4. “I stress sweat, especially if I’m surrounded by strangers. I even stress sweat in my sleep, which leaves the sheets drenched. It’s gross and I hate it.” — Morgan F.
5. “When stressed [from] overtime at work, diarrhea every Friday evening for several hours, then it goes away until the following Friday evening. Never at work — only when reaching home — regardless of what I ate that day.” — Lina A.
6. “When I’m very stressed I start scratching my head, often bloody, bite my fingers, my lips. I try to calm down by tapping on my sternum heavily with my fingertips. It really helps me relax, because I feel it through my bones, it hurts a little and lets me snap out of my scratching and biting.” — Saraya V.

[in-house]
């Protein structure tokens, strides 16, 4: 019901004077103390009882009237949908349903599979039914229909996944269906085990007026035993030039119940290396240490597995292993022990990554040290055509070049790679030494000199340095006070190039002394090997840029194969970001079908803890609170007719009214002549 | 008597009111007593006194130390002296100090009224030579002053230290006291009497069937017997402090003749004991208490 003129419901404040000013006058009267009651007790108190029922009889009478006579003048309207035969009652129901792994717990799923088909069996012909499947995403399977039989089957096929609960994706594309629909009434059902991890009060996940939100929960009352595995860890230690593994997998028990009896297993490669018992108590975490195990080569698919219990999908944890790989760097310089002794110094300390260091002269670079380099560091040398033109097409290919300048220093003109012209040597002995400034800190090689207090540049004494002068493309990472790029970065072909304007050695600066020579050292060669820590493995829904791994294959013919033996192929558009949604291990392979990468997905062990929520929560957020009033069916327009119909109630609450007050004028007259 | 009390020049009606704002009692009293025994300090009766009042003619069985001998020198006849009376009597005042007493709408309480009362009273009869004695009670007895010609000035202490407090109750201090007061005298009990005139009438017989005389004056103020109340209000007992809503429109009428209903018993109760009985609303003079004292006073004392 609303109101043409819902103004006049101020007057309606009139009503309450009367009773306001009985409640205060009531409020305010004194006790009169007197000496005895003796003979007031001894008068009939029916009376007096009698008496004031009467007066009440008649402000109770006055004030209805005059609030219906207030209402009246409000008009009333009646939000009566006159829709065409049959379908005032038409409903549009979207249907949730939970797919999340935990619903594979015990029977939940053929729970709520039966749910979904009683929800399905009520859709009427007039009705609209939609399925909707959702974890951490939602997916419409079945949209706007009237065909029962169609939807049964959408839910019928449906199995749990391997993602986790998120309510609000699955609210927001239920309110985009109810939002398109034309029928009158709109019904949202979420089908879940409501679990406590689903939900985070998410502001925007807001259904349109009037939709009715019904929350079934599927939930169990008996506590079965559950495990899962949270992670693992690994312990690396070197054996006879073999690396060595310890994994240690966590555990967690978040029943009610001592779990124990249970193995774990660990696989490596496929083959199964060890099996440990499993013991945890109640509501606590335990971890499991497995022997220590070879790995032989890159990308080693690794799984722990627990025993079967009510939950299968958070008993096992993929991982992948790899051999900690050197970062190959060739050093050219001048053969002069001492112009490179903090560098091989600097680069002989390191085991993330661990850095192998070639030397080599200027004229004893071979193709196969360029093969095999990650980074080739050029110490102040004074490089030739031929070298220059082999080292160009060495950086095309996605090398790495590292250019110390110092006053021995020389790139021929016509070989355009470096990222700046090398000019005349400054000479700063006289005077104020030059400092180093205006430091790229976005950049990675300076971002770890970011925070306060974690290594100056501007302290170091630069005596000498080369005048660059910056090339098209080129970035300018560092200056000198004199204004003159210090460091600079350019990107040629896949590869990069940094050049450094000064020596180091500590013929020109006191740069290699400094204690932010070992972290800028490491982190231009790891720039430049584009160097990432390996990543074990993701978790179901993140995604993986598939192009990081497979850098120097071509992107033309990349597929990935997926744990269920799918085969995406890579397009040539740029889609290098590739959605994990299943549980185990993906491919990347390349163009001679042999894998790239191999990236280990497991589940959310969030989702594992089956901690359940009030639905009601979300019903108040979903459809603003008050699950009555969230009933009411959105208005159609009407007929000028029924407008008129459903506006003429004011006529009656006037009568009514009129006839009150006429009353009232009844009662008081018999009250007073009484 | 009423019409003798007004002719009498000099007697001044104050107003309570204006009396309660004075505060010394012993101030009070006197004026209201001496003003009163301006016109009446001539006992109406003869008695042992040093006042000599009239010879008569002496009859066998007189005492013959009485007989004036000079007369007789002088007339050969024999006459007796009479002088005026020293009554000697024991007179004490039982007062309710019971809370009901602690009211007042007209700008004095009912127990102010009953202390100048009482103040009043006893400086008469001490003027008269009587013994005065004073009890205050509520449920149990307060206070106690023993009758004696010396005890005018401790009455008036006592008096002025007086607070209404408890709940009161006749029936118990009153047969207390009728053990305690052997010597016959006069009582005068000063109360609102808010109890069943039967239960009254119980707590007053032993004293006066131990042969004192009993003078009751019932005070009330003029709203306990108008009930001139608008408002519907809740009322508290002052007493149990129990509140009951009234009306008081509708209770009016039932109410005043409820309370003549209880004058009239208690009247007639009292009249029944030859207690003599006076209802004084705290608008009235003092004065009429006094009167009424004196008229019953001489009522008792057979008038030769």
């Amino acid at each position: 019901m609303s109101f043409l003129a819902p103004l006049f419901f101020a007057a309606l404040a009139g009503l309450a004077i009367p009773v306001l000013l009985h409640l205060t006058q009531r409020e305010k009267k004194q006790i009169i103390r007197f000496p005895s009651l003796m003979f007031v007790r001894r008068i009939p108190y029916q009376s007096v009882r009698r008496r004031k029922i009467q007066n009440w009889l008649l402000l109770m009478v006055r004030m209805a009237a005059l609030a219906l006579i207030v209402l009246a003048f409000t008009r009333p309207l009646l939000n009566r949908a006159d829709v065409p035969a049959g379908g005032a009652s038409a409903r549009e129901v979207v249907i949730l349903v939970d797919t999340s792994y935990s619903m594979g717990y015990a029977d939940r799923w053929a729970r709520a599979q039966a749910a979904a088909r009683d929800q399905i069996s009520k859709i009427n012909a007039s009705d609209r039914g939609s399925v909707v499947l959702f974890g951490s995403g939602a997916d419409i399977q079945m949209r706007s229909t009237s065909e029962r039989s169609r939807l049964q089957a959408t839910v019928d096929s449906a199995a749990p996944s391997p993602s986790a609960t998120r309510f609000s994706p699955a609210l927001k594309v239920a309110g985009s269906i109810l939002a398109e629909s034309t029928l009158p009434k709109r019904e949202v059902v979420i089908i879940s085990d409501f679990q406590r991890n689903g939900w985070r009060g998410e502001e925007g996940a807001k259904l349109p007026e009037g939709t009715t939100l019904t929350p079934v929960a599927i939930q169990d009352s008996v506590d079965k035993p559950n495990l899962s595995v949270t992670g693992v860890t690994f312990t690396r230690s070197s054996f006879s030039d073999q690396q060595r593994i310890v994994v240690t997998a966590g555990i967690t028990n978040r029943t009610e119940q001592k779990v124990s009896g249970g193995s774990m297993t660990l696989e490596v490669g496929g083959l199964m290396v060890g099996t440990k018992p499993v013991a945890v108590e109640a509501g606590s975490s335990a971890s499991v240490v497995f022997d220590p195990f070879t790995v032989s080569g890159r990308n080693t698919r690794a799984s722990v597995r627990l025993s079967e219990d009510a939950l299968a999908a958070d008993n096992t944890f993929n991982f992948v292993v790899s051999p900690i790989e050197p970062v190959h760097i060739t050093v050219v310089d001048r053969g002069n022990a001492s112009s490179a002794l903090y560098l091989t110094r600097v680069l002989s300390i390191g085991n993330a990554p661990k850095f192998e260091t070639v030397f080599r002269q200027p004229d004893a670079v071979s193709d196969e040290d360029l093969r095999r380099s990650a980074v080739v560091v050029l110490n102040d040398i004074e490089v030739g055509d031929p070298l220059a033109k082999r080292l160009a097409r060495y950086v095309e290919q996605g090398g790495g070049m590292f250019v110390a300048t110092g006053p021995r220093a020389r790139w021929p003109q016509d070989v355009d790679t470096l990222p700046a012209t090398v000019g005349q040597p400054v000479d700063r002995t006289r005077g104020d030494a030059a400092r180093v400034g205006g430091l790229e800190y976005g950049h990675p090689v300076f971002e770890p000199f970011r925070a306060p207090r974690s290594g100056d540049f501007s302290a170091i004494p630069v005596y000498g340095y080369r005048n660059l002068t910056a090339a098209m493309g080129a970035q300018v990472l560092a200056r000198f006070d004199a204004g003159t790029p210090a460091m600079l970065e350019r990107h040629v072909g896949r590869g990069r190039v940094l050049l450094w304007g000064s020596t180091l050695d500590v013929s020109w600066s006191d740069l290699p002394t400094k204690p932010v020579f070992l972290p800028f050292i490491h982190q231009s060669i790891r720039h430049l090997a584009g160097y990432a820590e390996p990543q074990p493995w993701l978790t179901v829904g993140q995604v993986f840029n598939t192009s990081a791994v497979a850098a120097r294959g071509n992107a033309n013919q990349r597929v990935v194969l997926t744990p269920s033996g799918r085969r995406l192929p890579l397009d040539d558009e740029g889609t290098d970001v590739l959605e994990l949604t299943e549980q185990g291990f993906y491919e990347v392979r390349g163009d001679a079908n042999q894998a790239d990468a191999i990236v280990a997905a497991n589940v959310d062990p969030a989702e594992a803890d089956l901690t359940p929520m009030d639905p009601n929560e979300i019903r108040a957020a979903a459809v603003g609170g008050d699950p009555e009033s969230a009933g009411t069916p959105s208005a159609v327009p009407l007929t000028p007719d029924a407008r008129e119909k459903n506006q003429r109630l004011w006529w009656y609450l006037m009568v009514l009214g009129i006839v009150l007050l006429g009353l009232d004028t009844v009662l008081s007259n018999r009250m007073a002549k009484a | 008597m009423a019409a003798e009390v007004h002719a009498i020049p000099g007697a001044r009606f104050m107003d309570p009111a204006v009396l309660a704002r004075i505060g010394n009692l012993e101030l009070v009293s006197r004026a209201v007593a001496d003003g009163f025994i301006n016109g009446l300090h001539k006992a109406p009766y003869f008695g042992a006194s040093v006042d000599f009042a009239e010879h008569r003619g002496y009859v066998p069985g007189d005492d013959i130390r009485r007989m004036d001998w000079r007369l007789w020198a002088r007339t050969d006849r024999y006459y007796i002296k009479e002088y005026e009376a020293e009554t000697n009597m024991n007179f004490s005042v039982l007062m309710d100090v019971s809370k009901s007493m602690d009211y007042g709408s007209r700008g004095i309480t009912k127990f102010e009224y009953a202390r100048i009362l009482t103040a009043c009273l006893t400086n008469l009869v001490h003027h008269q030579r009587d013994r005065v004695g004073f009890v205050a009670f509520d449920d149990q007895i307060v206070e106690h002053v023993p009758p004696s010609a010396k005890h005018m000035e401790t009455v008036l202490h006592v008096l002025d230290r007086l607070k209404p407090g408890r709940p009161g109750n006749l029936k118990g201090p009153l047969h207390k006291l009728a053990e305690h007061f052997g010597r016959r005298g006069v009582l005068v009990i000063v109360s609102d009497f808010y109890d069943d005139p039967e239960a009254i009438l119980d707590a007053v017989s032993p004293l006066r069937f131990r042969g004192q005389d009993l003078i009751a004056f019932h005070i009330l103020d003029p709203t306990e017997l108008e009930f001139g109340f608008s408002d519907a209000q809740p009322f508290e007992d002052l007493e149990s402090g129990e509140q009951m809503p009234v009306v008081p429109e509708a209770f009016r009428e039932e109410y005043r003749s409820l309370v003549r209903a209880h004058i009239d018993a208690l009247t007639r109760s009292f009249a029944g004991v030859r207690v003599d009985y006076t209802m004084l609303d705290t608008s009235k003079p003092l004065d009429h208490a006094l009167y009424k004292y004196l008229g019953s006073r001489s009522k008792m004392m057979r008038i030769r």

7. “Muscle armoring due to PTSD. I haven’t been able to relax my shoulders for 10 plus years. Not even when I was visiting a chiropractor and got massage once a week did it help. Most of my body is tensed all the time. I got support products for my neck/shoulder and hands/wrist that are supposed to reflect body heat back to the body. But my body is so tense I don’t get much if any relief. When I get memory triggers, I also get tension headaches that last for weeks. My current one is on the fifth week with no relief.” — Andrea G.
8. “Selective mutism. When my brain gets too overloaded, one of the first things to shut down is my ability to speak. It’s like my vocal chords have been tied in a knot, and all I can think about is making myself invisible.” — Ryan G.
9. “I knew there would be memory loss of the event, but I also developed short-term memory loss and I can’t remember much before the age of 10 now (trauma happened at age 21).” — Nova H.